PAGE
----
15. thisisweaksauce March 28, 2010 at 5:02 pm

    So Darius, you mean “wrinkle” in a good way, right?

  16. “wrinkle” as in an additional option or refinement added to an existing situation (i.e. we now see a new wrinkle in our offense).

  17. #15. Yes, I do. I meant it in the way that Craig W. just defined.

  18. Seriously, do NBA cheerleaders go to stripper school for their training camp? There are some things no 5 or 6 year olds should have to see. I blame Dr. Buss.

  19. ReignOnParades March 28, 2010 at 7:24 pm

    The strangest things become hot topics in NBA discussion during March Madness.

    This year: sexism and dance squads/cheer leaders

  20. 18: no, stripper school comes next.

  21. Having been married at one time to a Raiderette Cheerleader I can tell you it goes from cheerleader then wanna be actress then stripper.

    There is a process here and its in the playbook.

  22. Digression, but pole dancing classes are becoming a very popular form of exercise among bougie women in Beirut.

    Carry on with basketball.

  23. >.<

    Yikes!

  24. What is going on here?

    Anyone watch the Spurs put the beatdown on beantown?

    What about Kevin Love’s 20/20 night?

    Anyone see the new Nets owner get interviewed on 60 minutes? That is the one thing I missed that I wanted to see.

  25. Anybody get their picks right in the final four? I didn’t. haha

  26. Very interesting interview Darius. As a billionaire(est 22 billion) he is a guy who will win. If I was a free agent I would sign with this team. He will make them a winner that is for sure.

  27. darius,
    i was also watching the way spurs played against cavs (i was frustrated by our play against OKC)

    their play is amazing, nothing likes when they play against us, especially manu.
    they still cannot shut down lebron’s penetration, but the way they defend his supporting role is good enough to force cavs into missing jumpers.

    again, i think this proves that lakers has the best frontline up in the NBA that no other team had.
    because i think when we play against spurs, that’s the difference maker, other than artest defend.

  28. Hmm.. What is all this stuff i’m reading about players not listening to Phil, and thus him not wanting to come back? concerning?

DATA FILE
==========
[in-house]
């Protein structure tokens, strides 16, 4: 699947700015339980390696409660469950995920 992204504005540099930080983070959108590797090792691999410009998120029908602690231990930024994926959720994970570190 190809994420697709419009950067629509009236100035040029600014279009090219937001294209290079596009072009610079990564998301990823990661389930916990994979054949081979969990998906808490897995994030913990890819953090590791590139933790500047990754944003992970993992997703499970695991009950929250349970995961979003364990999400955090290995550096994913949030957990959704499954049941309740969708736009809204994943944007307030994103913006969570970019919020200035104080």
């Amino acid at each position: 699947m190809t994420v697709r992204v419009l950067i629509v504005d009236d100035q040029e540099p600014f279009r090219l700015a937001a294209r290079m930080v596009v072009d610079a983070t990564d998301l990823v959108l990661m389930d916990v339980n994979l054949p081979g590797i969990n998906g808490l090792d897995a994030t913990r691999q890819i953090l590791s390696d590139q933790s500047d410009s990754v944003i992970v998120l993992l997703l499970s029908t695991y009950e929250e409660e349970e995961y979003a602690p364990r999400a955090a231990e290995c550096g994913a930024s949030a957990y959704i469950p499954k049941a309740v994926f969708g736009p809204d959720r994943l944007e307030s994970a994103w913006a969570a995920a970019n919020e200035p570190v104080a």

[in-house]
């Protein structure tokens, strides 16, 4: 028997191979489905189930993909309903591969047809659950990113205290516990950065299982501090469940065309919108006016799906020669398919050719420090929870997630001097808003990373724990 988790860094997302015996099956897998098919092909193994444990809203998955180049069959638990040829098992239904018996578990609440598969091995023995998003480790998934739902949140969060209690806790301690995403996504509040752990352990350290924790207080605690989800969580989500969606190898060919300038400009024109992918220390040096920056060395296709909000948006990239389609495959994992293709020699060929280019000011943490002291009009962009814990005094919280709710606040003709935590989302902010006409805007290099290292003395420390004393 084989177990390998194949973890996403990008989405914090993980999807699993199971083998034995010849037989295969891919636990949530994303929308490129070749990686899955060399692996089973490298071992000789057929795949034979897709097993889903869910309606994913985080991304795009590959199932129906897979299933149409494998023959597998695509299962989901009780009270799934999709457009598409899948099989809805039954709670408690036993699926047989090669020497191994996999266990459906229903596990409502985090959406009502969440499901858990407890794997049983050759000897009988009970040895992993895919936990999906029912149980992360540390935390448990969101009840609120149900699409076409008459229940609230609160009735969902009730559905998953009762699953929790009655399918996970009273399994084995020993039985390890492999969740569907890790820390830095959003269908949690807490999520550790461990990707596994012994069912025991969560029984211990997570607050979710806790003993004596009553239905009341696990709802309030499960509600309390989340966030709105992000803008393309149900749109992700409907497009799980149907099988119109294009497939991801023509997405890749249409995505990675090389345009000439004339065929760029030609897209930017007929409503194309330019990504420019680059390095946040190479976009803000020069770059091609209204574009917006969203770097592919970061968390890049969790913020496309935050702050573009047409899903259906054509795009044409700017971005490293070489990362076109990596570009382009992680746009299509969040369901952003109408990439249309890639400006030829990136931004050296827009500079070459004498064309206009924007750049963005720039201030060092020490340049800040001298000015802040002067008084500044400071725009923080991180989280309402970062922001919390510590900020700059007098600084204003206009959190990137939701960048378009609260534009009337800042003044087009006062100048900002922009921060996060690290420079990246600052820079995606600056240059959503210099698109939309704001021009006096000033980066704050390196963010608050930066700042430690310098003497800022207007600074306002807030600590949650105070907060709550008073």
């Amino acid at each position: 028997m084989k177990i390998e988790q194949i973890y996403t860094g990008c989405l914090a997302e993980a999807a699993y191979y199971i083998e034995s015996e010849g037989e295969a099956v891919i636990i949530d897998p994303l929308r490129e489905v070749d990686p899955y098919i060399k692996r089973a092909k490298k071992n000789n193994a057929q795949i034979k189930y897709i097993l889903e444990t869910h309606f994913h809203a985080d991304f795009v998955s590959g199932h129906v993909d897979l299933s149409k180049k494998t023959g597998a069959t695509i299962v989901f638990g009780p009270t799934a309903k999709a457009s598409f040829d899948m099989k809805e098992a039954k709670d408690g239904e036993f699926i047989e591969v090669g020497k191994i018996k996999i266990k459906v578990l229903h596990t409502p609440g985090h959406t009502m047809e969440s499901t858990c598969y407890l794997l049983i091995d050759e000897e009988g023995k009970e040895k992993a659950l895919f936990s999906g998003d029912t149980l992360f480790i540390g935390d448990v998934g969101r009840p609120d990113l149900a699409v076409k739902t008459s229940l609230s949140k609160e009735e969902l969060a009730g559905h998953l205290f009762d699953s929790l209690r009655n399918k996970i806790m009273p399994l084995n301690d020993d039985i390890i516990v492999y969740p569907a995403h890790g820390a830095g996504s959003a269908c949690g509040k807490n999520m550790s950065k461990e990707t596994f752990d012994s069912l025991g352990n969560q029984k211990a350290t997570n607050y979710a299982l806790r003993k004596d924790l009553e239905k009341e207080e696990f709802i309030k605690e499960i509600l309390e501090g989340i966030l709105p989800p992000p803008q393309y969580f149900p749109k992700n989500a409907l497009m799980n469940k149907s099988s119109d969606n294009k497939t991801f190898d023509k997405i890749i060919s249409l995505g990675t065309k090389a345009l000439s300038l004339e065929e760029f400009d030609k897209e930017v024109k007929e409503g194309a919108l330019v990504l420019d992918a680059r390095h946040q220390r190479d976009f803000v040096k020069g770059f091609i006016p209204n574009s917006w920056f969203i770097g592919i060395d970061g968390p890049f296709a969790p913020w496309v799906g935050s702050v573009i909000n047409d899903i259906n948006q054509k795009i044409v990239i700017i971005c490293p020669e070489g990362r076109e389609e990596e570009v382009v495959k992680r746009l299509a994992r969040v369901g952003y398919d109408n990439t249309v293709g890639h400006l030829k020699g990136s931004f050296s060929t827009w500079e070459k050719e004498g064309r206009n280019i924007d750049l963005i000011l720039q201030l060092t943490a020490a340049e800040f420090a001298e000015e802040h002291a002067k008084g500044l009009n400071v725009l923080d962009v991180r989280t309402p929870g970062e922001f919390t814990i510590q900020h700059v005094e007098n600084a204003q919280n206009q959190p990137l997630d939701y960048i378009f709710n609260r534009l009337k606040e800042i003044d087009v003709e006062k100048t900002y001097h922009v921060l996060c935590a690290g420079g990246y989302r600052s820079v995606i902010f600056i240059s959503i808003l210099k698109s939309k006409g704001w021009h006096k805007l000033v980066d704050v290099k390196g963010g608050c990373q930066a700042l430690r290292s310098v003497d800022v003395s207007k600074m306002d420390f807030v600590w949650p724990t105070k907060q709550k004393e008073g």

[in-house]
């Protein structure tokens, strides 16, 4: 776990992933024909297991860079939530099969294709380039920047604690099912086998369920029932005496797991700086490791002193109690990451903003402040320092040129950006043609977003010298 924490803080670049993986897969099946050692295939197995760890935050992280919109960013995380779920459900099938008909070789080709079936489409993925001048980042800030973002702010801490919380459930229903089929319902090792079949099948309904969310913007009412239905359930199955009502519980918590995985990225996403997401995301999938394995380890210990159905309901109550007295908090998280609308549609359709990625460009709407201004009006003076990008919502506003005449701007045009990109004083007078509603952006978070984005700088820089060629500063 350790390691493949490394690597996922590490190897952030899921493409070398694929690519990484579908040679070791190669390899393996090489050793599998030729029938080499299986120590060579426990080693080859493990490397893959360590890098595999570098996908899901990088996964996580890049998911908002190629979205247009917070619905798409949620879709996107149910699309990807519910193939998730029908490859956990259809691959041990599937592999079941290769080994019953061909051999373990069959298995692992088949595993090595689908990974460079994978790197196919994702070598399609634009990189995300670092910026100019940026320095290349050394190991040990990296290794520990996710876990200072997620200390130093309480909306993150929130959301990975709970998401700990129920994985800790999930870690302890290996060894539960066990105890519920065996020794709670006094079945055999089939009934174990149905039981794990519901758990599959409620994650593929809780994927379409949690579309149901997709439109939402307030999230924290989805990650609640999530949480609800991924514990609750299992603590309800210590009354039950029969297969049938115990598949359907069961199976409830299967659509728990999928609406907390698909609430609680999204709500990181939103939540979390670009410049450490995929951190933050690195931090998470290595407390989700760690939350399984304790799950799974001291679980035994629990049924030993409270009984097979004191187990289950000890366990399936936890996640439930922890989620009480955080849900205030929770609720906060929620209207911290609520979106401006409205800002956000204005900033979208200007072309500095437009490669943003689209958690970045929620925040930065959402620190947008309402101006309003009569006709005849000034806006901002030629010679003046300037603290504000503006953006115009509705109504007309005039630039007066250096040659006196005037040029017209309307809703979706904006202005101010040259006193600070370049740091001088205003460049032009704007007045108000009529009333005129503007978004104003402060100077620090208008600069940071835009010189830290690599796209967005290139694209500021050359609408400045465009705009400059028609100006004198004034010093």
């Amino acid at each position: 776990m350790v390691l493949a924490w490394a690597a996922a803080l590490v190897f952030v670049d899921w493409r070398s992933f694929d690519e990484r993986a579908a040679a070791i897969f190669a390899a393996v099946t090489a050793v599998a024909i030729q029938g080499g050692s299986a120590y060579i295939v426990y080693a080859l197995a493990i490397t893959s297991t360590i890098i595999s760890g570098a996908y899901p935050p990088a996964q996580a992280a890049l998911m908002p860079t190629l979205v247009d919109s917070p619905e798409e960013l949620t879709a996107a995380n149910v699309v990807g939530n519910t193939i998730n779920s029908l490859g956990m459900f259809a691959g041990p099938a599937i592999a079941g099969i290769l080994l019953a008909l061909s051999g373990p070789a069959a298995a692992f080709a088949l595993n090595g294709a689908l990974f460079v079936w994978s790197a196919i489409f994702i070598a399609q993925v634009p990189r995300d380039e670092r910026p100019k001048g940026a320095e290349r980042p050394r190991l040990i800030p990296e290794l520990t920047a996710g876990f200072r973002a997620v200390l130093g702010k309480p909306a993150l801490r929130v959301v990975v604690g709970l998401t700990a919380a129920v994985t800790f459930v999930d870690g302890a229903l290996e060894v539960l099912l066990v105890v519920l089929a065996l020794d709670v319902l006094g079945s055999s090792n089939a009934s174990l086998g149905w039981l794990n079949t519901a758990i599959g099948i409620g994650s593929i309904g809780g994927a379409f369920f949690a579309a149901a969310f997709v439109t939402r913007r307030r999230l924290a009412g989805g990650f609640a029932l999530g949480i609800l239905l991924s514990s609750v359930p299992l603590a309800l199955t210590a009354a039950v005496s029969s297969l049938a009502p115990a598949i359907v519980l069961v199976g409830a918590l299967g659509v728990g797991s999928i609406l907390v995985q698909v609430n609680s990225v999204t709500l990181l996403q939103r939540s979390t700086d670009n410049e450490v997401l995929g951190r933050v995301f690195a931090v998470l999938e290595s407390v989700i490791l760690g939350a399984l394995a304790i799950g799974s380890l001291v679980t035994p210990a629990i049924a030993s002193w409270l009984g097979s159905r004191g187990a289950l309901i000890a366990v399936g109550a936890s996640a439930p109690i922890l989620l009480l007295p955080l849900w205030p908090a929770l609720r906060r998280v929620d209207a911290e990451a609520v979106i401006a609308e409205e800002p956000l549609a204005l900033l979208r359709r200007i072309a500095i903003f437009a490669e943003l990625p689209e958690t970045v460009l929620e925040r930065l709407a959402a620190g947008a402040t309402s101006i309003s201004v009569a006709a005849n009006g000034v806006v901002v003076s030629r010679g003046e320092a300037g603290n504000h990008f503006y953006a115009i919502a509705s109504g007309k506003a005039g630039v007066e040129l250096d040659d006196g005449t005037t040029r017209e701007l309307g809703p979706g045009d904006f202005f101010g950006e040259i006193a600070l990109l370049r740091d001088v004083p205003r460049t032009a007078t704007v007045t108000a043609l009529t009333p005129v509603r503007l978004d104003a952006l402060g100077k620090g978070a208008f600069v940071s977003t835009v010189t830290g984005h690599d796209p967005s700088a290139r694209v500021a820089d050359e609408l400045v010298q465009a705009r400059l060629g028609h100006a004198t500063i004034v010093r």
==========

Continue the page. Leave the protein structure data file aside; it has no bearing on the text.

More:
29. chewy,

    i thought the report says that he’s considering to return?

    regarding to player ego, i think it has something to do with the kind of exposure all lakers player get from the media.
    lakers player are far more likely to receive media attention than if they play for other team.

    so i guess, it’s inevitable that their head is ‘bigger’ than most NBA players.

    it could also simply show the level of frustration due to the play against OKC. (specifically sasha)

    other instance, like farmar, i would say it’s his personality to be over-confident.

  30. Cavs, Nuggets, Celtics are all showing cracks… It´s going to be one hell of a playoff run. There are more teams in it to win it that your average post season.

    Great break down, Id love to see much much more of that.

  31. I watched about 10 minutes of the Spurs/Celtics game. It was like watching an old timers game. It was like watching Chet “Rocket” Steadmen in Rookie Of The Year, it was like watching Roger Dorn in Major League, it was like watching Jennifer Aniston in the Bounty Hunter… it just made you long for days of yore.

  32. the west playoffs are going to be great this year, every matchup could go to seven games, im really not sure who we would want in round 1. The Thunder obviously pose a problem but are pretty green, the Spurs are playing well and know how to win in the postseason and the blazers are playing well of late and of course have the Rose Garden.

  33. Great wrap-up of the game here, the screen shots are good examples to your explanations, just really good stuff.

  34. Great work Darius.

    I think what we’ve been seeing recently is the Lakers really making an effort to get ready for the Playoffs. The starters are paying more attention to detail. I’m glad Darius helps us understand why. It seems just about every year, no matter our frustrations during the off season, the discipline on offense returns. Especially Kobe’s facilitation. he’s been bringing the ball up more more the past few games and it’s him who initiates the offense.